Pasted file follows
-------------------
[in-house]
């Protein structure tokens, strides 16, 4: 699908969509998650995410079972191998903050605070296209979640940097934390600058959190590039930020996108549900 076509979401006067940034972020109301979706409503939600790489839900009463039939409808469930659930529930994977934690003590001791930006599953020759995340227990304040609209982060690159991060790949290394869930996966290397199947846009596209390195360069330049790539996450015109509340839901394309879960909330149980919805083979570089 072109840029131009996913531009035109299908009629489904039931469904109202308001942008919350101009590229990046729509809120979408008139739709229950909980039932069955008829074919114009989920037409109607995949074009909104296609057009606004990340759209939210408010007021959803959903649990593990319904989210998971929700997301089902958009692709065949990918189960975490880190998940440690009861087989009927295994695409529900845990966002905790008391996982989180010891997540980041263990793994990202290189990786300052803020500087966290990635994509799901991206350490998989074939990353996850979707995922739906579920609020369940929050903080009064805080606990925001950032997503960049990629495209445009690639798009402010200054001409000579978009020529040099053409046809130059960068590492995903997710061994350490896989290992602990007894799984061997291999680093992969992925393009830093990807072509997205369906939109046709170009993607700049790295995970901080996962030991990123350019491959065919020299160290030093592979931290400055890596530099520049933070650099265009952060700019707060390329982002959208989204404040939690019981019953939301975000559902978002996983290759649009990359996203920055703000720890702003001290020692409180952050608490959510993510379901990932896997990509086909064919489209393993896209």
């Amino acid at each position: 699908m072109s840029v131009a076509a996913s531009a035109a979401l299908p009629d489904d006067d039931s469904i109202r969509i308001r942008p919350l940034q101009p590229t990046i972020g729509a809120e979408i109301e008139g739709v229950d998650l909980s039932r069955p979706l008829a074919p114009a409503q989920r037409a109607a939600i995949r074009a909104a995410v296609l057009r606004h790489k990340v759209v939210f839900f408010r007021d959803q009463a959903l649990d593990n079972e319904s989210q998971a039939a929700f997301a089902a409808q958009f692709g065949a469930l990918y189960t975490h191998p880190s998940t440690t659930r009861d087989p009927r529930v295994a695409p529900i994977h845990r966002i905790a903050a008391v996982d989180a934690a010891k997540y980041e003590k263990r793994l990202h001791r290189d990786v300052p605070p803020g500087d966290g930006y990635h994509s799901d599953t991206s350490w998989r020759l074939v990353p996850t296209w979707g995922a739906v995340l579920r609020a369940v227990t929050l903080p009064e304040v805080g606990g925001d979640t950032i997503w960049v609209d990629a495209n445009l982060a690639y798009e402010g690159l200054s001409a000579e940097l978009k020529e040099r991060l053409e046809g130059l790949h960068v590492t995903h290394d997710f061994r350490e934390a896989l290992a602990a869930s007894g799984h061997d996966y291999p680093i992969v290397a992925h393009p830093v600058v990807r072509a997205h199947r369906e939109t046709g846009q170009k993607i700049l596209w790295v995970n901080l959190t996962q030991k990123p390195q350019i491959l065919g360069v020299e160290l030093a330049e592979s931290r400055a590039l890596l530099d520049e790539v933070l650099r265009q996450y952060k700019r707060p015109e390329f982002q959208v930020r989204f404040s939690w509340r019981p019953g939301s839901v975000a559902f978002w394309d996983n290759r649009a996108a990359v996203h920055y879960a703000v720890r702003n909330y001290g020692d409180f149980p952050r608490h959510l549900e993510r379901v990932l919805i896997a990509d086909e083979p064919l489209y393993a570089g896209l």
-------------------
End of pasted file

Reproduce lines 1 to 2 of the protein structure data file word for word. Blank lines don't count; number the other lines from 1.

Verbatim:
[in-house]
């Protein structure tokens, strides 16, 4: 699908969509998650995410079972191998903050605070296209979640940097934390600058959190590039930020996108549900 076509979401006067940034972020109301979706409503939600790489839900009463039939409808469930659930529930994977934690003590001791930006599953020759995340227990304040609209982060690159991060790949290394869930996966290397199947846009596209390195360069330049790539996450015109509340839901394309879960909330149980919805083979570089 072109840029131009996913531009035109299908009629489904039931469904109202308001942008919350101009590229990046729509809120979408008139739709229950909980039932069955008829074919114009989920037409109607995949074009909104296609057009606004990340759209939210408010007021959803959903649990593990319904989210998971929700997301089902958009692709065949990918189960975490880190998940440690009861087989009927295994695409529900845990966002905790008391996982989180010891997540980041263990793994990202290189990786300052803020500087966290990635994509799901991206350490998989074939990353996850979707995922739906579920609020369940929050903080009064805080606990925001950032997503960049990629495209445009690639798009402010200054001409000579978009020529040099053409046809130059960068590492995903997710061994350490896989290992602990007894799984061997291999680093992969992925393009830093990807072509997205369906939109046709170009993607700049790295995970901080996962030991990123350019491959065919020299160290030093592979931290400055890596530099520049933070650099265009952060700019707060390329982002959208989204404040939690019981019953939301975000559902978002996983290759649009990359996203920055703000720890702003001290020692409180952050608490959510993510379901990932896997990509086909064919489209393993896209």